Skunks, semantics and the art of spin
The other day, while toting my inquisitive four-year-old daughter to preschool, our chat about contemporary political corruption was interrupted by a familiar smell. Taking a moment at a red light to peer in front of the bumper of my Subaru, I stole a glance of the culprit: freshly squashed skunk.
After casually directing my kid’s eyes to the poor beast’s mangled remains, the following dialogue ensued:
“Pee yew! What’s that smell?”
“It’s the smell a skunk makes when it leaves this earth, sweetie.”
“Why’s it leaving?”
“Well, its time had come.”
“Its time for what?”
“Uh, its time to move on, sweetie pie. All living things have to move on at some point.”
“Well, I suppose that’s the way it was meant to be.”
“The way what was?”
“Uh . . . life. The way life was meant to be.”
“Where’s the skunk’s life?”
“It . . . it . . . left the earth, as I said before.”
“Will I leave this earth?”
“Uh . . . not now honey, I have to drive.”
Why couldn’t I simply have answered that the poor skunk was dead? End of story. Why did I feel the need to resort to these elaborate euphemisms?
In Other Words
Euphemism, according to Merriam-Webster’s Encyclopedia of Literature, is the “substitution of an agreeable or inoffensive expression for one that may offend or suggest something unpleasant.”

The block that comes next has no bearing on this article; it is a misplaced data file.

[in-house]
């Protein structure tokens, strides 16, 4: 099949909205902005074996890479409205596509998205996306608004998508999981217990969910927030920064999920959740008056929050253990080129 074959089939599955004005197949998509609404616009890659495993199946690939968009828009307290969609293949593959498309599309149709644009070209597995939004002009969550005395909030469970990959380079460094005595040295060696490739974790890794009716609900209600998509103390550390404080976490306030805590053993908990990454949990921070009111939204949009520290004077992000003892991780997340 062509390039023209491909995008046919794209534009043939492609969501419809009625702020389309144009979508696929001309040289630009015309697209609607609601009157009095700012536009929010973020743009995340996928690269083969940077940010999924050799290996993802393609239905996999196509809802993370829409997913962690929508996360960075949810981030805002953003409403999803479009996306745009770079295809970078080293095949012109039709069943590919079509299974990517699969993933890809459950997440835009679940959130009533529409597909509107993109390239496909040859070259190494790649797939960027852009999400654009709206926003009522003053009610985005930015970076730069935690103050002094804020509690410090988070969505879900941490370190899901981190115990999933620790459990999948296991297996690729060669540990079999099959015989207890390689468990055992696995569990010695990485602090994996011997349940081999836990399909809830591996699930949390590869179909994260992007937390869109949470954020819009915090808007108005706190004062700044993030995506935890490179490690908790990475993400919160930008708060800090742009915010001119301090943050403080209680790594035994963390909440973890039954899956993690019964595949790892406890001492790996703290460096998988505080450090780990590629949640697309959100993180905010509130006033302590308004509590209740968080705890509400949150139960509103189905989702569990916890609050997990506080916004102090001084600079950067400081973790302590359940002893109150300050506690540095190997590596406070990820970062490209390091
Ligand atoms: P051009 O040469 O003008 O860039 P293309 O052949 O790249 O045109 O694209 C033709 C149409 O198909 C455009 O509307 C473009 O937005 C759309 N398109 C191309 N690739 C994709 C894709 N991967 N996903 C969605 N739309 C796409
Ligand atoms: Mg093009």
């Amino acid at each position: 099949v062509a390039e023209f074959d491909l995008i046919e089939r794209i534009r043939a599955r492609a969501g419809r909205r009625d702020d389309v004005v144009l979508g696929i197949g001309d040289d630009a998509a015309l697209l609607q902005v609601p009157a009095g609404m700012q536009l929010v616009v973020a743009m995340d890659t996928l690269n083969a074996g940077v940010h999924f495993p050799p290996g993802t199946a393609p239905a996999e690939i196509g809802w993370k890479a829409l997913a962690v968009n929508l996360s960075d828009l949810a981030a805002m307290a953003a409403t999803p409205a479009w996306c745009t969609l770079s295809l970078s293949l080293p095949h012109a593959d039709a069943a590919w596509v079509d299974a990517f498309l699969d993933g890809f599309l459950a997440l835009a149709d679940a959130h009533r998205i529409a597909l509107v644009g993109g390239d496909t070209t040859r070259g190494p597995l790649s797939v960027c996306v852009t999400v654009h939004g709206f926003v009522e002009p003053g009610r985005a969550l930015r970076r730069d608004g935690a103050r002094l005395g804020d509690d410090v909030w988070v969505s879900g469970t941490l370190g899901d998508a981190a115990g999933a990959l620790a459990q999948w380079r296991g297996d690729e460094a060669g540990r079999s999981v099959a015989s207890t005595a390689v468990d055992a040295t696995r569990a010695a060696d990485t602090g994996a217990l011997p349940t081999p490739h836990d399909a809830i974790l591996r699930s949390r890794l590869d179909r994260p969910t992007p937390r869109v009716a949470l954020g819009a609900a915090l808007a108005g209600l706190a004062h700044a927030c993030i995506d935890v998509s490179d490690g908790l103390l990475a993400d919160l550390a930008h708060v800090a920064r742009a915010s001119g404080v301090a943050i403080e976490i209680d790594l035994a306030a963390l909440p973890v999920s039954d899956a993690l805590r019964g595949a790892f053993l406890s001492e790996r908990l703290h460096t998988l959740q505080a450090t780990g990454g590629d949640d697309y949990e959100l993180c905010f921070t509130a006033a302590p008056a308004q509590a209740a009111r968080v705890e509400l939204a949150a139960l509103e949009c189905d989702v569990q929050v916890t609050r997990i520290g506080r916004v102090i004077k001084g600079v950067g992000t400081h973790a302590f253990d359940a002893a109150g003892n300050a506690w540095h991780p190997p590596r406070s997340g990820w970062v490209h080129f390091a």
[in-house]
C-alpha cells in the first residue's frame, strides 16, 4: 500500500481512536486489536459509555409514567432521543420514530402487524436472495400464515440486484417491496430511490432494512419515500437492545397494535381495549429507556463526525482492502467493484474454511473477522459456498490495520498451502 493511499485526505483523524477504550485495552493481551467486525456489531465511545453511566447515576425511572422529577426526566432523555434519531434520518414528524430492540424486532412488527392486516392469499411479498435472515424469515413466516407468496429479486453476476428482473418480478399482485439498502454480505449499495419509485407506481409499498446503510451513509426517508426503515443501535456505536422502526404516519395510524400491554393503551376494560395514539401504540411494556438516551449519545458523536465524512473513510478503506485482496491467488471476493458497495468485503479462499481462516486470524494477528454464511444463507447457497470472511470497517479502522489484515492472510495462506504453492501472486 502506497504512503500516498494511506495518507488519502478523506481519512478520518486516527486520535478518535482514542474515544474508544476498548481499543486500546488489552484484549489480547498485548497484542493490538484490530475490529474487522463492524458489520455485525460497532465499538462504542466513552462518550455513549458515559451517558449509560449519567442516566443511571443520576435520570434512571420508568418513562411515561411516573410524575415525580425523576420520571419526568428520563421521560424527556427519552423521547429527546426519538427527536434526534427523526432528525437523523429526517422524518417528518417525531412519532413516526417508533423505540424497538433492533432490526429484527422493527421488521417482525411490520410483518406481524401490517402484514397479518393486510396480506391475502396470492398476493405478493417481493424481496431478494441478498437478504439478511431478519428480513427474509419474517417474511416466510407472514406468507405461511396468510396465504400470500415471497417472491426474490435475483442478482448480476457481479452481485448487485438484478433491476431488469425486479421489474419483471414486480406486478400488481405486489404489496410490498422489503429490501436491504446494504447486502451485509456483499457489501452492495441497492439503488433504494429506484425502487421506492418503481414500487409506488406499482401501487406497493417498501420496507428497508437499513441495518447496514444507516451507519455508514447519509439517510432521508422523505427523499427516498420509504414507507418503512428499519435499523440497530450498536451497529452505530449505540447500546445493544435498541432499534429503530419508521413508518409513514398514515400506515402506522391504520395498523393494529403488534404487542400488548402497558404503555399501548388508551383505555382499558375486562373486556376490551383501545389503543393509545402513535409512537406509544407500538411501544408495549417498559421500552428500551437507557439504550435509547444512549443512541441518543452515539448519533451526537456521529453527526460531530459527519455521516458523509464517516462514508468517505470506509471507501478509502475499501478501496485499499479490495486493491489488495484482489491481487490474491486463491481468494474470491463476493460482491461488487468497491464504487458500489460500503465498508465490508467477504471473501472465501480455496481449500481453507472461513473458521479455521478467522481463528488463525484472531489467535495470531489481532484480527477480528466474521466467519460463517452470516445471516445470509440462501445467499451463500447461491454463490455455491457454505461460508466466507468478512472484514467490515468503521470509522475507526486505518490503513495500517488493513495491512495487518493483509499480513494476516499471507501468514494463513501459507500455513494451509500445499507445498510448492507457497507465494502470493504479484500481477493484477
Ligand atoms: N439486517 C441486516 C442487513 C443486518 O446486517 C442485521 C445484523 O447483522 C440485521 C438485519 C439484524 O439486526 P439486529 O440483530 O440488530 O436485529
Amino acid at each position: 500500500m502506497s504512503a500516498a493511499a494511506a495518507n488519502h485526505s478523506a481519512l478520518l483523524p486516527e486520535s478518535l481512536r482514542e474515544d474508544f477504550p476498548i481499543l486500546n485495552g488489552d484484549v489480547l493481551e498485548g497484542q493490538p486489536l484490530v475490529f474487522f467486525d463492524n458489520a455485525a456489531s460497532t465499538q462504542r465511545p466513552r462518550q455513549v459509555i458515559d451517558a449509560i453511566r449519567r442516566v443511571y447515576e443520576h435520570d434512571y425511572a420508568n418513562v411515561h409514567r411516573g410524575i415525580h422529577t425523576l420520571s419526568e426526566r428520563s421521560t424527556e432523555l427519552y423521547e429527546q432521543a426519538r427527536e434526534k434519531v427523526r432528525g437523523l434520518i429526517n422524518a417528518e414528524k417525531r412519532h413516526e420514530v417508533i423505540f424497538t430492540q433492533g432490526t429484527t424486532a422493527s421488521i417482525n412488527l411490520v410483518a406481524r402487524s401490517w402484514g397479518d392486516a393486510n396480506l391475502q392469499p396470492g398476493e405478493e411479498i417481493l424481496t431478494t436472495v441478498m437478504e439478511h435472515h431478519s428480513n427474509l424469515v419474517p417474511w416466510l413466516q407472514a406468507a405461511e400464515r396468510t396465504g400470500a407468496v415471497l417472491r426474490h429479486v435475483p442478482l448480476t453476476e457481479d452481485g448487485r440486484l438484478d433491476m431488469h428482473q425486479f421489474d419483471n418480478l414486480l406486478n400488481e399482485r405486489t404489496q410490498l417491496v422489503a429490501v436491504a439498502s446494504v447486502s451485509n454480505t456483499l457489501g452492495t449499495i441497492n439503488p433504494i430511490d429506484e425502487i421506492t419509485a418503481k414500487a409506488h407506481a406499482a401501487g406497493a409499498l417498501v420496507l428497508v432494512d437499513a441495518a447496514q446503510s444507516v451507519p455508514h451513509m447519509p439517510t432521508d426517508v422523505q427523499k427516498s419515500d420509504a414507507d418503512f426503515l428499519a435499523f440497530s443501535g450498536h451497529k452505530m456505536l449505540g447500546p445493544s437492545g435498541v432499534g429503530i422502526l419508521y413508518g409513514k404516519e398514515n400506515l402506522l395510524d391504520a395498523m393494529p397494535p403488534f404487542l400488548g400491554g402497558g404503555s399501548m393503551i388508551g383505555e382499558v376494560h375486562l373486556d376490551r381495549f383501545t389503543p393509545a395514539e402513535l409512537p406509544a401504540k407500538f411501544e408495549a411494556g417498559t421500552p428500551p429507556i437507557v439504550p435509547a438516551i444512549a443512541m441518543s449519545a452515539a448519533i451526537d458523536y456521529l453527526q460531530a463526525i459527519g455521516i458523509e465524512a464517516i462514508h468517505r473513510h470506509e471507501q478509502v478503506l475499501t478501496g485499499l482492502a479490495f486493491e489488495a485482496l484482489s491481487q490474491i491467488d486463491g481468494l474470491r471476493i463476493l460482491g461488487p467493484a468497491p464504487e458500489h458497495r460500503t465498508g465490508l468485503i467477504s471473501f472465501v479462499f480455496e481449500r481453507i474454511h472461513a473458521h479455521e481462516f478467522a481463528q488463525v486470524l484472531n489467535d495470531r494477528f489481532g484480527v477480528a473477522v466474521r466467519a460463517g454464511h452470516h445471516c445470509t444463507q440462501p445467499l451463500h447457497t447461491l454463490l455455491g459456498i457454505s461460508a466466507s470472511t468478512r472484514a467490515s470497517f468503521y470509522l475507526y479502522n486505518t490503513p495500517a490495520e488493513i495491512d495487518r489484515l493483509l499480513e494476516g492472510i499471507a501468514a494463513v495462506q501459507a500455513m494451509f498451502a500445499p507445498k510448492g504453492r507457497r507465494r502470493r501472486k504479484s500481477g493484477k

Common euphemisms like passed away for died, let go for fired and mentally disturbed for deranged are meant to be instruments of kindness or compassion, a way to take the stinger out of difficult occurrences or hardship. Certainly, my motivation to protect my child from harsh realities was an attempt to educate and slowly initiate her into the world without overwhelming her developing psyche.
And for that matter, what about my own psyche? How do I adequately explain to a four-year old the concept of life and death when my own grasp on the subject is tenuous at best?
Surely this deflection away from the incomprehensible in favor of a more digestible reality still contains within it a poetic sense of truth. Perhaps Jesus himself understood this concept and decided to teach in parables (a close, rhetorical cousin to euphemism) in order to convey his message more effectively, more poignantly. Modern spiritual leaders such as Martin Luther King Jr. have done the same. King’s sermons and speeches were replete with soaring metaphor and indirect references to the reality of oppression, leaving listeners both inspired to act as well as intellectually agitated –in the best sense.
But euphemism doesn’t always have such a benevolent aim.
George Orwell’s Nineteen Eighty-Four introduced readers to Newspeak, the language created and implemented by an all-powerful regime that aims to cloud the minds of citizens so they cannot see the truth of the oppression under which they live (symbolized by the all-knowing Big Brother) and to, in Orwell’s words “diminish the range of thought.” “Ungood” replaces “bad” and “uncold” substitutes for “warm.” “Goodthink” is the term for thinking in a way consistent with the goals of the regime, and a “thoughtcrime” is to do otherwise (usually signified by a “facecrime”).